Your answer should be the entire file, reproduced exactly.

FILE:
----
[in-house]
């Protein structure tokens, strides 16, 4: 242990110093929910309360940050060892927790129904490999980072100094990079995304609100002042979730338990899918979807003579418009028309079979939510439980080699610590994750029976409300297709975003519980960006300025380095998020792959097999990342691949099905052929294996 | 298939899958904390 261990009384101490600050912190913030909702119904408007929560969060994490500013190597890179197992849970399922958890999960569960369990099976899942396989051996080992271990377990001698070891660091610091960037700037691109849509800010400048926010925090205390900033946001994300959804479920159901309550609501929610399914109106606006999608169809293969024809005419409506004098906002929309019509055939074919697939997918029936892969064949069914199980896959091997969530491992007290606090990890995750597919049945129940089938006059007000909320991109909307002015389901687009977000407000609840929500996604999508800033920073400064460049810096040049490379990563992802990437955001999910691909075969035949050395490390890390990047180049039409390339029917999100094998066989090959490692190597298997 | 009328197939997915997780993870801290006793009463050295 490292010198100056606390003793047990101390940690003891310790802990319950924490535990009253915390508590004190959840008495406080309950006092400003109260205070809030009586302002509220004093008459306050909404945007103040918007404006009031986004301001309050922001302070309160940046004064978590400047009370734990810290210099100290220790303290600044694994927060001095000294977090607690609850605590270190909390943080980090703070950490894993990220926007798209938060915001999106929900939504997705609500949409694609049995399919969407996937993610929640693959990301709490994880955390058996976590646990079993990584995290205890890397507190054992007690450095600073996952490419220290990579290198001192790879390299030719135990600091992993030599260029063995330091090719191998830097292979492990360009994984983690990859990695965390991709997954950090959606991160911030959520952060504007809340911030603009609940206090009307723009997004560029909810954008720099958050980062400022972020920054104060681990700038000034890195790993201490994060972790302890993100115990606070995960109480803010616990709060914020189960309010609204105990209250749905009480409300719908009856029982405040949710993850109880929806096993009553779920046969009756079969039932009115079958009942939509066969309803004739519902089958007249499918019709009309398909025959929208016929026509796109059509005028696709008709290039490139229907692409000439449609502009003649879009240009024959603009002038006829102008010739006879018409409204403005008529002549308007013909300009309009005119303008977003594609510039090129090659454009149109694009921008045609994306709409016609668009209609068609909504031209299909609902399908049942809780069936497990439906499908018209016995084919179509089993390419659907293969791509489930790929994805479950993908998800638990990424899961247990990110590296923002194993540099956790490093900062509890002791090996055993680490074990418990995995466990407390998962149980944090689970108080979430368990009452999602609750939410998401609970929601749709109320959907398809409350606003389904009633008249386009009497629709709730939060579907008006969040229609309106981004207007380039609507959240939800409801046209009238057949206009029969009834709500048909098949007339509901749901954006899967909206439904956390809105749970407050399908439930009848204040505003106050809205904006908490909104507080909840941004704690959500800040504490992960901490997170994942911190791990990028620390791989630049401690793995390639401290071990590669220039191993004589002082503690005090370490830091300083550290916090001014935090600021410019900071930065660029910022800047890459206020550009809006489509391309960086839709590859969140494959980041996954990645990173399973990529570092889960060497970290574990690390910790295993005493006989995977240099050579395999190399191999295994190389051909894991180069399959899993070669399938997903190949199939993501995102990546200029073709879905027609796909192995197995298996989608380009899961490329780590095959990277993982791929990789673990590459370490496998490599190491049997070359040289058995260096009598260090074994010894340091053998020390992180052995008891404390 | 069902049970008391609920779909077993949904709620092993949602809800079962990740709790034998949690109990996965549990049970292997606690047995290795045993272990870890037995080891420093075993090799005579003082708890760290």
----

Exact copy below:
[in-house]
């Protein structure tokens, strides 16, 4: 242990110093929910309360940050060892927790129904490999980072100094990079995304609100002042979730338990899918979807003579418009028309079979939510439980080699610590994750029976409300297709975003519980960006300025380095998020792959097999990342691949099905052929294996 | 298939899958904390 261990009384101490600050912190913030909702119904408007929560969060994490500013190597890179197992849970399922958890999960569960369990099976899942396989051996080992271990377990001698070891660091610091960037700037691109849509800010400048926010925090205390900033946001994300959804479920159901309550609501929610399914109106606006999608169809293969024809005419409506004098906002929309019509055939074919697939997918029936892969064949069914199980896959091997969530491992007290606090990890995750597919049945129940089938006059007000909320991109909307002015389901687009977000407000609840929500996604999508800033920073400064460049810096040049490379990563992802990437955001999910691909075969035949050395490390890390990047180049039409390339029917999100094998066989090959490692190597298997 | 009328197939997915997780993870801290006793009463050295 490292010198100056606390003793047990101390940690003891310790802990319950924490535990009253915390508590004190959840008495406080309950006092400003109260205070809030009586302002509220004093008459306050909404945007103040918007404006009031986004301001309050922001302070309160940046004064978590400047009370734990810290210099100290220790303290600044694994927060001095000294977090607690609850605590270190909390943080980090703070950490894993990220926007798209938060915001999106929900939504997705609500949409694609049995399919969407996937993610929640693959990301709490994880955390058996976590646990079993990584995290205890890397507190054992007690450095600073996952490419220290990579290198001192790879390299030719135990600091992993030599260029063995330091090719191998830097292979492990360009994984983690990859990695965390991709997954950090959606991160911030959520952060504007809340911030603009609940206090009307723009997004560029909810954008720099958050980062400022972020920054104060681990700038000034890195790993201490994060972790302890993100115990606070995960109480803010616990709060914020189960309010609204105990209250749905009480409300719908009856029982405040949710993850109880929806096993009553779920046969009756079969039932009115079958009942939509066969309803004739519902089958007249499918019709009309398909025959929208016929026509796109059509005028696709008709290039490139229907692409000439449609502009003649879009240009024959603009002038006829102008010739006879018409409204403005008529002549308007013909300009309009005119303008977003594609510039090129090659454009149109694009921008045609994306709409016609668009209609068609909504031209299909609902399908049942809780069936497990439906499908018209016995084919179509089993390419659907293969791509489930790929994805479950993908998800638990990424899961247990990110590296923002194993540099956790490093900062509890002791090996055993680490074990418990995995466990407390998962149980944090689970108080979430368990009452999602609750939410998401609970929601749709109320959907398809409350606003389904009633008249386009009497629709709730939060579907008006969040229609309106981004207007380039609507959240939800409801046209009238057949206009029969009834709500048909098949007339509901749901954006899967909206439904956390809105749970407050399908439930009848204040505003106050809205904006908490909104507080909840941004704690959500800040504490992960901490997170994942911190791990990028620390791989630049401690793995390639401290071990590669220039191993004589002082503690005090370490830091300083550290916090001014935090600021410019900071930065660029910022800047890459206020550009809006489509391309960086839709590859969140494959980041996954990645990173399973990529570092889960060497970290574990690390910790295993005493006989995977240099050579395999190399191999295994190389051909894991180069399959899993070669399938997903190949199939993501995102990546200029073709879905027609796909192995197995298996989608380009899961490329780590095959990277993982791929990789673990590459370490496998490599190491049997070359040289058995260096009598260090074994010894340091053998020390992180052995008891404390 | 069902049970008391609920779909077993949904709620092993949602809800079962990740709790034998949690109990996965549990049970292997606690047995290795045993272990870890037995080891420093075993090799005579003082708890760290």